“All good stories deserve embellishment.” This is not a sentiment to be found in J.R.R. Tolkien’s slim novelThe Hobbit, but it’s uttered by the wise wizard Gandalf near the very expected beginning of An Unexpected Journey.
It’s obviously co-writer and director Peter Jackson’s belief as well. Jackson’s Lord of the Rings trilogy mirrored the structure of Tolkien’s book, to the delight of a legion of fans and many new converts. But The Hobbit is a relatively brief and simple quest, as evidenced by the book’s subtitle: There and Back Again.
Turning this one into three massive pictures stretches the boundaries of good sense, good taste and patience. Jackson’s explanation, that he worked in material from Tolkien’s extensive appendices, also smacks of disingenuousness. What if Sam Mendes had included martini recipes and a primer on ejection seats in a bid to turn Skyfall into a two-parter?
But here we are, diving into a vertiginous back story about the wondrous city of Erebor, laid low by a dragon named Smaug. Sixty years later (and 60 years before the events ofThe Lord of the Rings), a group of dwarves decides to head back, kick out the dragon, and reclaim their gold and kingdom.
Their leader is Thorin, son of Thrain, son of Thror. (These are the kind of spittle-producing introductions that will nicely boost a film’s running time, especially if you travel with 12 other dwarves, each with his own proud lineage, which is exactly what Thorin, son of Thrain, son of Thror, does.) Played by Richard Armitage, he’s a redoubtable dwarf, 5-foot-2 if he’s an inch.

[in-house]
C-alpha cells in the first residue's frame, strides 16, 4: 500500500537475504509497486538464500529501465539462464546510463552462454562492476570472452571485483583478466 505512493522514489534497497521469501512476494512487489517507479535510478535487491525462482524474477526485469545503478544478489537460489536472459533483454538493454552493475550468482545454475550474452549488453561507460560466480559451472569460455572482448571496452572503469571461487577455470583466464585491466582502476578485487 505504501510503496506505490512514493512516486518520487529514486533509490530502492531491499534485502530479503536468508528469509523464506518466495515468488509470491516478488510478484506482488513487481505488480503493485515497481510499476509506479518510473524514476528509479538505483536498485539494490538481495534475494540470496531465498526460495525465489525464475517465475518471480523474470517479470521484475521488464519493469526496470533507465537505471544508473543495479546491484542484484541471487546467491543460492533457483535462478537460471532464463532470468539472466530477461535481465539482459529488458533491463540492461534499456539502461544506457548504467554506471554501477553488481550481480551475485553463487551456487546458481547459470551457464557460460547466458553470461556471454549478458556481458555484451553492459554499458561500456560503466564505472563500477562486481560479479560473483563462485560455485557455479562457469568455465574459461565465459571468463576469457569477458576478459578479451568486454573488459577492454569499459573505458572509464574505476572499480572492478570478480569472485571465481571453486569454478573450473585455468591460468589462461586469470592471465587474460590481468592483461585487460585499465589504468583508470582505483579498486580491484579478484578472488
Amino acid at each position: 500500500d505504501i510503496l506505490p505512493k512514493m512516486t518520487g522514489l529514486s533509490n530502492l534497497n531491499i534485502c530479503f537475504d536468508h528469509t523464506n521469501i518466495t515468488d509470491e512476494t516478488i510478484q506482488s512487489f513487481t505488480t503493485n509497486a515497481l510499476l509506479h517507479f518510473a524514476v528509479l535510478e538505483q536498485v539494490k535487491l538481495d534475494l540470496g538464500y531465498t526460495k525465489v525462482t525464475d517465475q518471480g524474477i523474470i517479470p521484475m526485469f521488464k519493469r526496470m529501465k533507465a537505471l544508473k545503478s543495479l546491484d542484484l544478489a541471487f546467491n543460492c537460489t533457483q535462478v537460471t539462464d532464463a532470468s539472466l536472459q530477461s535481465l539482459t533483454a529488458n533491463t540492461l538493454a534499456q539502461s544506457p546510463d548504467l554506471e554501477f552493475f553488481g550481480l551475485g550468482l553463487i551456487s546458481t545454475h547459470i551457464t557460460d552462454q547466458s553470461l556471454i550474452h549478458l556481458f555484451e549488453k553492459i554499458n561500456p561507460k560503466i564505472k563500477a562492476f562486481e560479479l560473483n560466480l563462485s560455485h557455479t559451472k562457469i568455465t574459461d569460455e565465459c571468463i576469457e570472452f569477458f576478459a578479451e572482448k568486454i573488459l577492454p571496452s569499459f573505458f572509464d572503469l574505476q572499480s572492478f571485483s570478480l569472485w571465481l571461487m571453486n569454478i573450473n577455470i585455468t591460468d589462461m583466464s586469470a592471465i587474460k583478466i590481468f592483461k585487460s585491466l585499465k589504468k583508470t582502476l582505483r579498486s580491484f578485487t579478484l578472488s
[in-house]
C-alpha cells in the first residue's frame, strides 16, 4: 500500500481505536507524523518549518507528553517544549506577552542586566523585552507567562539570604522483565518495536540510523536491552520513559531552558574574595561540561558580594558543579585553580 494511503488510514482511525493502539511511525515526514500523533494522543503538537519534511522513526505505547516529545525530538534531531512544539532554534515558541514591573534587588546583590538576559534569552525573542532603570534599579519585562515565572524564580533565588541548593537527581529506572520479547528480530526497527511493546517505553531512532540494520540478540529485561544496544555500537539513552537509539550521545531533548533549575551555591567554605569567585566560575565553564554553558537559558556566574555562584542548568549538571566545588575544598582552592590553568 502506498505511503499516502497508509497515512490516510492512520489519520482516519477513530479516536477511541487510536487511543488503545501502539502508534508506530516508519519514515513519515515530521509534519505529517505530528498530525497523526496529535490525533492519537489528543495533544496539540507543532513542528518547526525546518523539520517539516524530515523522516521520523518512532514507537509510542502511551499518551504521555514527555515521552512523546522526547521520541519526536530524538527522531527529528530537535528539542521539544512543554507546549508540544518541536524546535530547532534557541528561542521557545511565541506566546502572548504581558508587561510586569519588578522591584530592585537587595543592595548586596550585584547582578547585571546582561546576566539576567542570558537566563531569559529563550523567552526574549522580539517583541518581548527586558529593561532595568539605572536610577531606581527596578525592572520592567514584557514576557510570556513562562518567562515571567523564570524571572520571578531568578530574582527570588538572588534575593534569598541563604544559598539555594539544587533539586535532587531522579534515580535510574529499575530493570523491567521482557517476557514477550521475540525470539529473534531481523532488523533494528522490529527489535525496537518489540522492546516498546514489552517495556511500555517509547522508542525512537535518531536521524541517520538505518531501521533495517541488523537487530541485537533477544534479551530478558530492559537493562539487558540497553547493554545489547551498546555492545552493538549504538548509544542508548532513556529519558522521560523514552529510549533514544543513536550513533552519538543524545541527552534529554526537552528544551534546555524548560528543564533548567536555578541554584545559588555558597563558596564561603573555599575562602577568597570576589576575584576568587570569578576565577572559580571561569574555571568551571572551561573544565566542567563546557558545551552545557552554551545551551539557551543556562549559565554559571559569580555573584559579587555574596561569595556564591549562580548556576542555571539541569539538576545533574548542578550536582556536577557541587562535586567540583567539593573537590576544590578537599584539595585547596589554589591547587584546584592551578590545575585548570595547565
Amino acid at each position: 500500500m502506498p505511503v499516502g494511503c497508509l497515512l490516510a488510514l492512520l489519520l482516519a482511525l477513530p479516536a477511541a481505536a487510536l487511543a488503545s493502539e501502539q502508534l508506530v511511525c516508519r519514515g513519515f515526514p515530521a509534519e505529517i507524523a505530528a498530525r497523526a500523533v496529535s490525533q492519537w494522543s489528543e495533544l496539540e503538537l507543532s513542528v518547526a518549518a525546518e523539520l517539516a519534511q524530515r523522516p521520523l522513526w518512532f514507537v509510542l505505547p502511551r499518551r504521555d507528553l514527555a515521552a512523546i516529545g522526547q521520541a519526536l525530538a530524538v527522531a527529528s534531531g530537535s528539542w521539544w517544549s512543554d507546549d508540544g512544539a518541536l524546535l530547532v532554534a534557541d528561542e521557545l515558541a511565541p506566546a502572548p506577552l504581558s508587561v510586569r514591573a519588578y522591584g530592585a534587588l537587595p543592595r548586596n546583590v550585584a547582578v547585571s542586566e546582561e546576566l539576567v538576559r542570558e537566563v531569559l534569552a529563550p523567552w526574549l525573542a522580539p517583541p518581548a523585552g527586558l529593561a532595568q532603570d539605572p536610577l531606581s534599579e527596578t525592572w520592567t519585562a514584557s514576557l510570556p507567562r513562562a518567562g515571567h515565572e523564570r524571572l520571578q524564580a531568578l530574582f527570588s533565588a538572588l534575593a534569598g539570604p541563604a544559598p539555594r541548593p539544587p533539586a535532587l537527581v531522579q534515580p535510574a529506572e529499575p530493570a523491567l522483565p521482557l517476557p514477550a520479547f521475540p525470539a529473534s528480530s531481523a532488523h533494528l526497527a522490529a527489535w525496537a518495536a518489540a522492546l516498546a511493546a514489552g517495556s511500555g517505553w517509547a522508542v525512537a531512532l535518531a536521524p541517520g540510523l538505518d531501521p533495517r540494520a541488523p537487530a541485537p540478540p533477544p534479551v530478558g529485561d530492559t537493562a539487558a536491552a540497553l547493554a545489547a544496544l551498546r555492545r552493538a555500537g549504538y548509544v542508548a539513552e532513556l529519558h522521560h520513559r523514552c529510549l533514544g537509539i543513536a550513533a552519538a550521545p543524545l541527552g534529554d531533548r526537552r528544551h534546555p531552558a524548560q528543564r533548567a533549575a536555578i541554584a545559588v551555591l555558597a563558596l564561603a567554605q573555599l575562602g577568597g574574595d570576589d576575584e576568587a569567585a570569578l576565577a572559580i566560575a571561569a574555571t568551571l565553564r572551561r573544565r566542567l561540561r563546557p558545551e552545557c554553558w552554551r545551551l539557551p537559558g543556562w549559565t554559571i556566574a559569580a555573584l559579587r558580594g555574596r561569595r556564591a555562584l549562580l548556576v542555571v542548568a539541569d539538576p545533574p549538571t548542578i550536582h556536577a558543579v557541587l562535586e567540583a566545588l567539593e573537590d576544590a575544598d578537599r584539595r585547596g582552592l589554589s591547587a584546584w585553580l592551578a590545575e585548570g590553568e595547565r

The company arrives on the doorstep of Bilbo Baggins, perfectly embodied by Martin Freeman. He’s become known of late at Dr. Watson on TV’s modern-set Sherlock Holmes series, but his quintessential (or at least most relevant) role is probably that of Arthur Dent, Englishman and homebody, from The Hitchhiker’s Guide to the Galaxy. Middle-earth and middle-Essex are each home to a certain kind of reticent hero, and Freeman plays both with ease.
Gandalf and the rest of the dwarves — whose names, if you must know, are Balin and Dwalin, Bifor, Bofur and Bombur, Fili and Kili, Oin and Gloin, Nori, Dori and Ori — convince Bilbo that a spot of adventure would be just the thing to write home about, and they set off across a landscape so breathtaking, it’s as if New Zealand and Photoshop had a baby.